"Usually, the exit becomes clogged by people competing for the small space, and the crowd is slowed. The pillar blocks pedestrians arriving at the exit from the left so effectively that the number of people attempting to occupy the space just in front of the exit is reduced, says Yanagisawa. With reduced crowding there are fewer conflicts and the outflow rate increases."
How does this apply to computer performance? Think polling systems, where there are multiple waiting lines or buffers but only one service facility, like a grocery store with the usual checkout lanes but only one cashier running between them! Would you want to shop in that store? In the physics experiment, the exit is the single server and the lines are the streams of people (women?) approaching the exit from all angles. The asymmetric placement of the pillar effectively reduces the number of exit streams that can form (I'm guessing).
We already know from queueing theory that better performance is achieved with multiple servers processing a single waiting line. It follows that having less than one server—as is the case with polling systems—must be less efficient. But given that there is a necessity to adopt a polling system approach (e.g., an exit door), the fewer waiting lines or exit streams, the better. Knowing the potential performance impact, why would anyone ever implement polled queues in computer systems? Somewhat surprisingly, not only are polling systems used, they're used all over the place. Here are a few disparate examples:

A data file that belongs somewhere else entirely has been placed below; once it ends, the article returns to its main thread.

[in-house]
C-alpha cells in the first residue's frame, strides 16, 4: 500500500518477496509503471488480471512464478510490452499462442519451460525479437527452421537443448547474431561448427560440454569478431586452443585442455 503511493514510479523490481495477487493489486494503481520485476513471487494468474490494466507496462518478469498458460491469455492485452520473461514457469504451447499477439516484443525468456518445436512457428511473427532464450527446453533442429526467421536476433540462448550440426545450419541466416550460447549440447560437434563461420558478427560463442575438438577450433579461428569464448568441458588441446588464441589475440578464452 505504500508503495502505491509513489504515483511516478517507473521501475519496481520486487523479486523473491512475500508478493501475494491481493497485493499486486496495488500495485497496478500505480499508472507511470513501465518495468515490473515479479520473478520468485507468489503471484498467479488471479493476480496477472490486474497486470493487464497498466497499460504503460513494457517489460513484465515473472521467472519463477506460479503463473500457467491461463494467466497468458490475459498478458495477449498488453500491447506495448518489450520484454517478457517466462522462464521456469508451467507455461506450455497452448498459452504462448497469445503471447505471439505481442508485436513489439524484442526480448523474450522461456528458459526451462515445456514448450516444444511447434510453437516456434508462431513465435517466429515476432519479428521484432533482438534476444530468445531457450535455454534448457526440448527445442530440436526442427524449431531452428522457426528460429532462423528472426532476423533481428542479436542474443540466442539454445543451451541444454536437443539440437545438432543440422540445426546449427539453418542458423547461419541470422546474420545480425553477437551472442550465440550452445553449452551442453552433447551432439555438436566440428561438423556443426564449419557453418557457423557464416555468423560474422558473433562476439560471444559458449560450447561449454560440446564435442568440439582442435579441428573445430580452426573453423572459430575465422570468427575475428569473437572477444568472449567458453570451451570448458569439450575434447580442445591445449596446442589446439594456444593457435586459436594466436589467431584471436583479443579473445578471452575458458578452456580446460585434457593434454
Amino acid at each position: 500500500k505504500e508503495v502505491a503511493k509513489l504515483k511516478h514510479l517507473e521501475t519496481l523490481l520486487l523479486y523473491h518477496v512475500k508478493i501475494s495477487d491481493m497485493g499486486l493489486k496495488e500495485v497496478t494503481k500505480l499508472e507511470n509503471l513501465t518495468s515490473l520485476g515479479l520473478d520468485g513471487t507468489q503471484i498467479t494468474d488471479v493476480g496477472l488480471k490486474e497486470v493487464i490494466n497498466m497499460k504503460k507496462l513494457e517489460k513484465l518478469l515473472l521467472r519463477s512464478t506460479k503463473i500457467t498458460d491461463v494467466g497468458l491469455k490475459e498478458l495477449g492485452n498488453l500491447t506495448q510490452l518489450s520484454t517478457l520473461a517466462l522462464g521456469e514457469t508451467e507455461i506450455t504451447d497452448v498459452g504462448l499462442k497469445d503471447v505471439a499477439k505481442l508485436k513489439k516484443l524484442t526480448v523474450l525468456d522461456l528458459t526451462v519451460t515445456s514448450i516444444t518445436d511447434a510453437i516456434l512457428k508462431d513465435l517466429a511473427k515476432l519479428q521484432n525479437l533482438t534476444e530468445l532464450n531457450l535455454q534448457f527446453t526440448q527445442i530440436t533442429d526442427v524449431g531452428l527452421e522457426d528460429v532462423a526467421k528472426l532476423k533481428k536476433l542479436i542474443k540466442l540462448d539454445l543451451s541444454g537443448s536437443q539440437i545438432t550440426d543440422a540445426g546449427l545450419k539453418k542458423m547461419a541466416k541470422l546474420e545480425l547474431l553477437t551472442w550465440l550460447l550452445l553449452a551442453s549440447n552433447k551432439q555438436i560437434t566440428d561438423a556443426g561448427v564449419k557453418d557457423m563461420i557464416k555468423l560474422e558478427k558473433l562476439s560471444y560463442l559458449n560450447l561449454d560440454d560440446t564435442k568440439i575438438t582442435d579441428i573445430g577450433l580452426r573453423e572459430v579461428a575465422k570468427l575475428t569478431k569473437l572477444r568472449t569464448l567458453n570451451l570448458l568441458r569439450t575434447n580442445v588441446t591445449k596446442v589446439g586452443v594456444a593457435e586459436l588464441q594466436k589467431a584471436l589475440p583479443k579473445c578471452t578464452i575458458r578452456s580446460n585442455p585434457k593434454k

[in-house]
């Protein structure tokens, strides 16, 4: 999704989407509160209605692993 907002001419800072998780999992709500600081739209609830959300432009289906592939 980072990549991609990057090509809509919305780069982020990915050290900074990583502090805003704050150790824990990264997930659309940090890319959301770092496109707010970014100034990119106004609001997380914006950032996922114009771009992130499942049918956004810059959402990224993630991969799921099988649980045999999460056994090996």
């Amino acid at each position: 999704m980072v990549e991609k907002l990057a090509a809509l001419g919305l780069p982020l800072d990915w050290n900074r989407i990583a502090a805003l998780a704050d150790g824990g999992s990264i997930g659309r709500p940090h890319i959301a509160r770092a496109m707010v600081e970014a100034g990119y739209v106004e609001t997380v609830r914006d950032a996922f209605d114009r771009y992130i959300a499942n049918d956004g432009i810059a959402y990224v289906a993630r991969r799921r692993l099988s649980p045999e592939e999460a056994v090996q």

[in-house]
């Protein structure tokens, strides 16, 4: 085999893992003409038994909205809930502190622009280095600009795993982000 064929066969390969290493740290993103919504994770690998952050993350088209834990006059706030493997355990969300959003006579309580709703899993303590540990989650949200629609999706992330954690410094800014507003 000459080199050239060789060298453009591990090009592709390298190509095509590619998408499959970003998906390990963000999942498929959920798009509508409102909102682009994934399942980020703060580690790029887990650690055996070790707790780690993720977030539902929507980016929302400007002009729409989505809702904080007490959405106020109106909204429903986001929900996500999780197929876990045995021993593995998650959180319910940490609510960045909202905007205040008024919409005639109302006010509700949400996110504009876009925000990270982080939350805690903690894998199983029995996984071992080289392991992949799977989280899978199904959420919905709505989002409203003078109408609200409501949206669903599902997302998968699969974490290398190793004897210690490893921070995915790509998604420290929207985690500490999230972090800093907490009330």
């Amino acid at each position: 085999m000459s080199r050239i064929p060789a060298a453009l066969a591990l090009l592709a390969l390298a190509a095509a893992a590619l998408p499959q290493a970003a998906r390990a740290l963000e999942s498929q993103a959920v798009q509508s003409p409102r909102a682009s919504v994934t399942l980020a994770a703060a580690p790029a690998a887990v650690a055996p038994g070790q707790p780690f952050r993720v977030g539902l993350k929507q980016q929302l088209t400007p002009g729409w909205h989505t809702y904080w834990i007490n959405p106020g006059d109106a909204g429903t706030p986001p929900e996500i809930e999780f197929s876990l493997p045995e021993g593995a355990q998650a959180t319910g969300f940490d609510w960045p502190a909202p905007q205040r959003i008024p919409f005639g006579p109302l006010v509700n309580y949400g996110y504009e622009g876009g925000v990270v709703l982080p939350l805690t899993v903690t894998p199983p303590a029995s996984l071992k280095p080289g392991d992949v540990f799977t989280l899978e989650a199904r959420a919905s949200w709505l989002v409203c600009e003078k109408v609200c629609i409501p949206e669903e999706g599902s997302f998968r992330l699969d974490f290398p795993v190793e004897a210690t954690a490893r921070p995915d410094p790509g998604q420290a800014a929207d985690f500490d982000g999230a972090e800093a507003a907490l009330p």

Perl PDQ book. Foremost among them is keeping the request sizes small (for some value of small). Returning to the physics experiments, there's a bit more to it.
"... the positioning of the pillar is crucial, says Yanagisawa. When the researchers moved the pillar so that it stood directly in front of the exit's centre, rather than to the left, the outflow rate dropped" (by approx. 5%)
Presumably, placing the pillar to one side (left) forces everybody to move in the same lateral direction (toward the right). Placing it in the middle means people will try to move either left or right (jostling), thus tending to impede the forward flow.